Marian Paterson is Photography Director at NME. Her job is to dream up, organise and create all of the amazing images you see every week in NME. icould took a little time out of her busy schedule to find out more about her current role and career path.

Tell us about the job you’re doing now?

I am the Photography Director at NME music magazine. I look after all of the photography including the covers and features. I am responsible for commissioning the shoots – I have to come up with ideas and pitch them, as well as booking and briefing photographers, directing shoots and editing the images.

What is the biggest challenge you have at the moment?

My biggest challenge is to make sure that everyone is happy with what we are doing. A band’s image is very important and sometimes they can be a little uncertain about the shoot and my idea. It’s always great though when a band is uncertain and then in the end they are really happy with the final result.

What is the most exciting aspect of your work?

It’s great when everything you’ve been working on comes together. When I’m at a shoot, I know everyone’s there because I’ve asked them and organised it. It also a nice feeling when you see everything come together and the magazine cover you’ve worked on, on the shelf.

One of the most successful photography features we ran this year was Glastonbury’s rolling gallery. We could see how many people were viewing it and it was really popular, we ended up breaking records for the number of people who viewed it.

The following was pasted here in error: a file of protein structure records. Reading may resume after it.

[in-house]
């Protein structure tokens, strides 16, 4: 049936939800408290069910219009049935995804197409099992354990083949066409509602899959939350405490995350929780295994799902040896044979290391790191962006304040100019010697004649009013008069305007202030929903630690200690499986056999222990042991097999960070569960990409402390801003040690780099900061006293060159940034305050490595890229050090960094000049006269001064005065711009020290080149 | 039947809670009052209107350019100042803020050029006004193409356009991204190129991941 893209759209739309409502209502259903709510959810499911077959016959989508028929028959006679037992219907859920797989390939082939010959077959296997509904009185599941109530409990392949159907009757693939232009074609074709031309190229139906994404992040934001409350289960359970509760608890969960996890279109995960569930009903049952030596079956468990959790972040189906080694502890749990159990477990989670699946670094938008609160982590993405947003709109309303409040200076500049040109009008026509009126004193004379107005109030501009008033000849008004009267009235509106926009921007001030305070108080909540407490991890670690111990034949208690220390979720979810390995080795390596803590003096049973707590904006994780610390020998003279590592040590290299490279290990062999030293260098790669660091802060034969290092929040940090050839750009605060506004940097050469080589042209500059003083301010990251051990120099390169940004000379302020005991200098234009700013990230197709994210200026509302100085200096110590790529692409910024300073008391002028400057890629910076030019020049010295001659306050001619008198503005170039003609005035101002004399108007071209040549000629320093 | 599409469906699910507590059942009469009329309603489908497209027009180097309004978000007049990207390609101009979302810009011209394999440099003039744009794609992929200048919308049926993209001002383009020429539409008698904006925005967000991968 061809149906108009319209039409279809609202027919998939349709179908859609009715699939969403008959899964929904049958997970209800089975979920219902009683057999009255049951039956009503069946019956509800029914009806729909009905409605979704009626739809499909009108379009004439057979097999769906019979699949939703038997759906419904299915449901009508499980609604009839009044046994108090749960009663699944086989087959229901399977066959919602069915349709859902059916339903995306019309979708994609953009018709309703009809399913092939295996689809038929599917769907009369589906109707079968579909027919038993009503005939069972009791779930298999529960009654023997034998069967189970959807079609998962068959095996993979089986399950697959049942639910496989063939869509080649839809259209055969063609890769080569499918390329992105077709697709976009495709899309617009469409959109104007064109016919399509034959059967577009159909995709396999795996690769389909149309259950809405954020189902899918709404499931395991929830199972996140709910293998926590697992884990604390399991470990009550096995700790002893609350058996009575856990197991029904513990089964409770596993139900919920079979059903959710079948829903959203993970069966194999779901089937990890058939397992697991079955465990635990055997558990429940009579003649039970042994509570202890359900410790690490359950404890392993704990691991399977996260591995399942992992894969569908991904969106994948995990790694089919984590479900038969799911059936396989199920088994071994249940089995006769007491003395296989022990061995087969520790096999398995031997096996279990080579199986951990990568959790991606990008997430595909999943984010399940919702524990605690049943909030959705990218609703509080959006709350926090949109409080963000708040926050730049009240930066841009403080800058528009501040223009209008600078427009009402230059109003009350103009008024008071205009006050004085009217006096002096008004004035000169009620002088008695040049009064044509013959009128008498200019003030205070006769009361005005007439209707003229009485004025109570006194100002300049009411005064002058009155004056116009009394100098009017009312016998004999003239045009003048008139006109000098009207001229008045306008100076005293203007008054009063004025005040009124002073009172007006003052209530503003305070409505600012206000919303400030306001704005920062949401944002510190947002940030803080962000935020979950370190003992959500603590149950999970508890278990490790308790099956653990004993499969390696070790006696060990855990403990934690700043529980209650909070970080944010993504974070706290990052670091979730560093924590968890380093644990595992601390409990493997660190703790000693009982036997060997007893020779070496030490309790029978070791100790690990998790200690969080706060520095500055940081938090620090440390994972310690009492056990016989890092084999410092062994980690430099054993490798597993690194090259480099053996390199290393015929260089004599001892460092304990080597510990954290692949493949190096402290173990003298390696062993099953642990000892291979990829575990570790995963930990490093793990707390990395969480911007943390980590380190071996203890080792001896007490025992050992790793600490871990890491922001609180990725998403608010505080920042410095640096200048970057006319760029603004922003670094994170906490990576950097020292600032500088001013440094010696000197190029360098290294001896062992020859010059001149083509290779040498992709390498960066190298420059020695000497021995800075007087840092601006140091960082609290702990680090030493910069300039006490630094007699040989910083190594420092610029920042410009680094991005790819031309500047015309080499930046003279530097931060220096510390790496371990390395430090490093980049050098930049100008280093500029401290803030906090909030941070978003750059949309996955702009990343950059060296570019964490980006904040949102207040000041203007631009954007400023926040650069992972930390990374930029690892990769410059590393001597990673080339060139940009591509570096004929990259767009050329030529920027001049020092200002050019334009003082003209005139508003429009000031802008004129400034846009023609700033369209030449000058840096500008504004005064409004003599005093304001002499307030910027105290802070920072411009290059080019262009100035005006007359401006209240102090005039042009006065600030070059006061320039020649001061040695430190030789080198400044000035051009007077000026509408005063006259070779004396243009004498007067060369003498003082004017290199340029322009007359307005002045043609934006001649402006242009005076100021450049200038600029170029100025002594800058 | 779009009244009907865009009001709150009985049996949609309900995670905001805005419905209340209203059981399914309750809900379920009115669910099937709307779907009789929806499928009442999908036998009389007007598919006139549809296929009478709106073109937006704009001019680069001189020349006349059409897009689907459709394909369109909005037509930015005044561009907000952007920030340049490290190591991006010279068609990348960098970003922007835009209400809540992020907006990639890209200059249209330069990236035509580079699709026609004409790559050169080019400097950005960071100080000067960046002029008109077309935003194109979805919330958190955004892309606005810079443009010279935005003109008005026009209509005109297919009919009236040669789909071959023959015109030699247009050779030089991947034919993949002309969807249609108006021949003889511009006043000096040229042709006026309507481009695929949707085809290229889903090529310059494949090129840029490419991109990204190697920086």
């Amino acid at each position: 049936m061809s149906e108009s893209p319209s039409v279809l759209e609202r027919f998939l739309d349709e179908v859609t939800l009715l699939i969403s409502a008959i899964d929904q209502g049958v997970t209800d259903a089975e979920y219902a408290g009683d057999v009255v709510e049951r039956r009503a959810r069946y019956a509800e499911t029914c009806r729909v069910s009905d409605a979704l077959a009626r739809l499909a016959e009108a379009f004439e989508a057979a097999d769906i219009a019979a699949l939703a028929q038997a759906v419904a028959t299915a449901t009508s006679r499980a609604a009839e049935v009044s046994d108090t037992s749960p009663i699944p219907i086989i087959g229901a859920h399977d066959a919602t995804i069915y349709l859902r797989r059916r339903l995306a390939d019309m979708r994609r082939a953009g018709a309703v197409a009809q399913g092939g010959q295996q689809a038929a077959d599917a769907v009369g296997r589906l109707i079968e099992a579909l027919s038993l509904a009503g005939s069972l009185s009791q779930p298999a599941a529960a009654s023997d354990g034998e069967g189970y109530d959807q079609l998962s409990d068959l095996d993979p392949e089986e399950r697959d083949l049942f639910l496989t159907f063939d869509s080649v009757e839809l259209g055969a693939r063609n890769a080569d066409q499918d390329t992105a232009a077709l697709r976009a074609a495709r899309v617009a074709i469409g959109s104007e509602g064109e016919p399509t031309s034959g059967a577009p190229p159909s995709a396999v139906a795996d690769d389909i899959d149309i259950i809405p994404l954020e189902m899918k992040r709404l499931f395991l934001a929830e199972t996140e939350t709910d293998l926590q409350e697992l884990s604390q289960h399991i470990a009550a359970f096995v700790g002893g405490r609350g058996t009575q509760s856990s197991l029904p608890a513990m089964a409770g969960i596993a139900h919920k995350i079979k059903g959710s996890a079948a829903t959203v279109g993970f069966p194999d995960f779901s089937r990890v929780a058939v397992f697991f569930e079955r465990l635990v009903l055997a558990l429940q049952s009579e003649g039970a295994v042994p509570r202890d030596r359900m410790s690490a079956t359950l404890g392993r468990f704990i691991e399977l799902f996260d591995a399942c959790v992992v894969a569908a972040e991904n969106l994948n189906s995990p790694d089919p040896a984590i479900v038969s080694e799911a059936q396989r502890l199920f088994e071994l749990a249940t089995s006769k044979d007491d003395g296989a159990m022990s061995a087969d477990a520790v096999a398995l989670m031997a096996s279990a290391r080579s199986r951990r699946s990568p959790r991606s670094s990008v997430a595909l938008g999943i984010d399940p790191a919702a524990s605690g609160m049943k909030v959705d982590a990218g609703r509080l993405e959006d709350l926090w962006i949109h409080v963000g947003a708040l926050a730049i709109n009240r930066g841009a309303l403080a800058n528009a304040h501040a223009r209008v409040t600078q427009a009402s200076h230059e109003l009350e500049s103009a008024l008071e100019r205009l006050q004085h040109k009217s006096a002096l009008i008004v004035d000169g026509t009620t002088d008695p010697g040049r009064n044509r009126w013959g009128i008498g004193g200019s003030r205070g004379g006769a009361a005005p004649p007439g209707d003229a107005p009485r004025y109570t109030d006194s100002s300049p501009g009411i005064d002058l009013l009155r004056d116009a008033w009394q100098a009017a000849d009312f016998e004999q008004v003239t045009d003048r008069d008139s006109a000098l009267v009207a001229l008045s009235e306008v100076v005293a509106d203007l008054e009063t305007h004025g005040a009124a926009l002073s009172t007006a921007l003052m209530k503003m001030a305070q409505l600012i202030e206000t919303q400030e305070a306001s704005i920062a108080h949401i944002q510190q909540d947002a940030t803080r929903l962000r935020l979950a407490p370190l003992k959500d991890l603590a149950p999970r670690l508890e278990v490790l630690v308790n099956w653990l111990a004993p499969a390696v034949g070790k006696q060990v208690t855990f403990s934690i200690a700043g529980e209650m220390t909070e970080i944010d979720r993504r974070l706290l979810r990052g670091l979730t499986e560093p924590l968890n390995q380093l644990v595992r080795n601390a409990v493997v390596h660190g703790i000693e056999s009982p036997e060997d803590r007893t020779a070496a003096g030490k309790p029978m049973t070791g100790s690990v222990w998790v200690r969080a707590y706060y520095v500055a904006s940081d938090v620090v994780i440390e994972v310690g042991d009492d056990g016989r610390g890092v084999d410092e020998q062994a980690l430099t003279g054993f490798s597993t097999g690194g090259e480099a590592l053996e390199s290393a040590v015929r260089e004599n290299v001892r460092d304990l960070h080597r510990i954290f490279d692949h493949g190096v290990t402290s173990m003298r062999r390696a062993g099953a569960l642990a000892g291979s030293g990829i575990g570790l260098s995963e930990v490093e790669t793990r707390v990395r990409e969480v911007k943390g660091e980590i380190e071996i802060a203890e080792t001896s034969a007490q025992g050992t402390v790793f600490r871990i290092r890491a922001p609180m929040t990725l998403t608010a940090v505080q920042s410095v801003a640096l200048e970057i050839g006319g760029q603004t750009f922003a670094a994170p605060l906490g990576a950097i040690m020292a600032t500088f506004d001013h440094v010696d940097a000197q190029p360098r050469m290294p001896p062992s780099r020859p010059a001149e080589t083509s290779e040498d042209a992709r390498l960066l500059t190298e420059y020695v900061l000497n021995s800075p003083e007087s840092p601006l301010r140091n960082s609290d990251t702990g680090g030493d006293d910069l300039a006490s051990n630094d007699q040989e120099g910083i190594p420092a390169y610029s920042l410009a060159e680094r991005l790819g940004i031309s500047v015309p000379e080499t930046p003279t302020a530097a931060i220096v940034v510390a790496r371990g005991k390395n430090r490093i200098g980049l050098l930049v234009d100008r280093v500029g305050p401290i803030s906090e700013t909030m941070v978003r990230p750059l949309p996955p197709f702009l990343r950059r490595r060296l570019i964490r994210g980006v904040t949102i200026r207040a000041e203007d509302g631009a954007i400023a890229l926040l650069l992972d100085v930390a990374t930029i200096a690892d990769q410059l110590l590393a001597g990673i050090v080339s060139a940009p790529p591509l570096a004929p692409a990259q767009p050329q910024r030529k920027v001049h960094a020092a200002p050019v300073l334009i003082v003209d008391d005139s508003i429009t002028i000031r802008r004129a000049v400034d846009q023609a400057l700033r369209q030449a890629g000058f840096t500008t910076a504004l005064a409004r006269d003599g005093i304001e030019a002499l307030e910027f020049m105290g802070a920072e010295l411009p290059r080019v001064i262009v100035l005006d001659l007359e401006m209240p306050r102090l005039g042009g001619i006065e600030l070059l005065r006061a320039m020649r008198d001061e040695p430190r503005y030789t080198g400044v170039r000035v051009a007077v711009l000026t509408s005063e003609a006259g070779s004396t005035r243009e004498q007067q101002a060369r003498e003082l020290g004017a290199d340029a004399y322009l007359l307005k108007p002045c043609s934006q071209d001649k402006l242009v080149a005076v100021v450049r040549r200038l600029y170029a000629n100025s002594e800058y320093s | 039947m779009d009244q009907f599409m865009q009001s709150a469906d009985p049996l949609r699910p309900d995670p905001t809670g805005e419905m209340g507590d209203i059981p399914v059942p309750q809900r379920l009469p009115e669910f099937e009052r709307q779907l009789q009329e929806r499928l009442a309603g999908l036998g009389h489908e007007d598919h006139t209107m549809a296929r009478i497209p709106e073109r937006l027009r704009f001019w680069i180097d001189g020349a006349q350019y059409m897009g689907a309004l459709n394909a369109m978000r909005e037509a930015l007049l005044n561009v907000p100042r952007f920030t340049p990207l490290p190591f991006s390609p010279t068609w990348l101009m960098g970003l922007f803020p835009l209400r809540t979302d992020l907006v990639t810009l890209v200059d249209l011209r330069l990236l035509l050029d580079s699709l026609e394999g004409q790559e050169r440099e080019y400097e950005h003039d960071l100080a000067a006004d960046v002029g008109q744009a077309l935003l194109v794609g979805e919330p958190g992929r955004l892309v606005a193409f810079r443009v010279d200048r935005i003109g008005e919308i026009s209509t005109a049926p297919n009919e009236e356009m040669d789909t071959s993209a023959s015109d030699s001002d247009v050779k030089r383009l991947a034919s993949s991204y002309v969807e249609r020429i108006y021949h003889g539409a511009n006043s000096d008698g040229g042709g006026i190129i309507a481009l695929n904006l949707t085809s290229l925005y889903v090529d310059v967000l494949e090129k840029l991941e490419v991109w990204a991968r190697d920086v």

How does technology help you do your job?

The most piece of technology I use is still the telephone. Using the phone instead of email makes it a lot easier for me to pitch creative ideas and to build a relationship with the band or management.

It’s important to have a strong relationship with the people you are working with as my role requires them to trust me and trust my ideas. Talking to them over the phone allows me to continue to develop those relationships.

What do you know now that you wish you had known earlier in life?

I wish I had learnt more about the business behind creating a magazine. I studied Visual Communications at university but I think I would have benefited from combining that with some work experience too.

Would your classmates from school be surprised at what you’re doing now?

No, it would totally make sense to them. A lot of my friends from Birmingham also moved down to London to work in the music industry!

Was there a teacher who had a particularly strong influence on you?

I had a great Art Teacher in Secondary School who was incredibly influential. She always believed that we could all do well and most students in her class ended up with grade As at both GCSE and A-level.

I also really enjoyed English and strangely Biology!

What’s your desert island essential that you couldn’t do without?

I’d like to bring all my books to keep my imagination going! You can’t underestimate the power of reading and enjoying books. Similar to my job, books allow me to dream up a picture, but in my job I make it happen.

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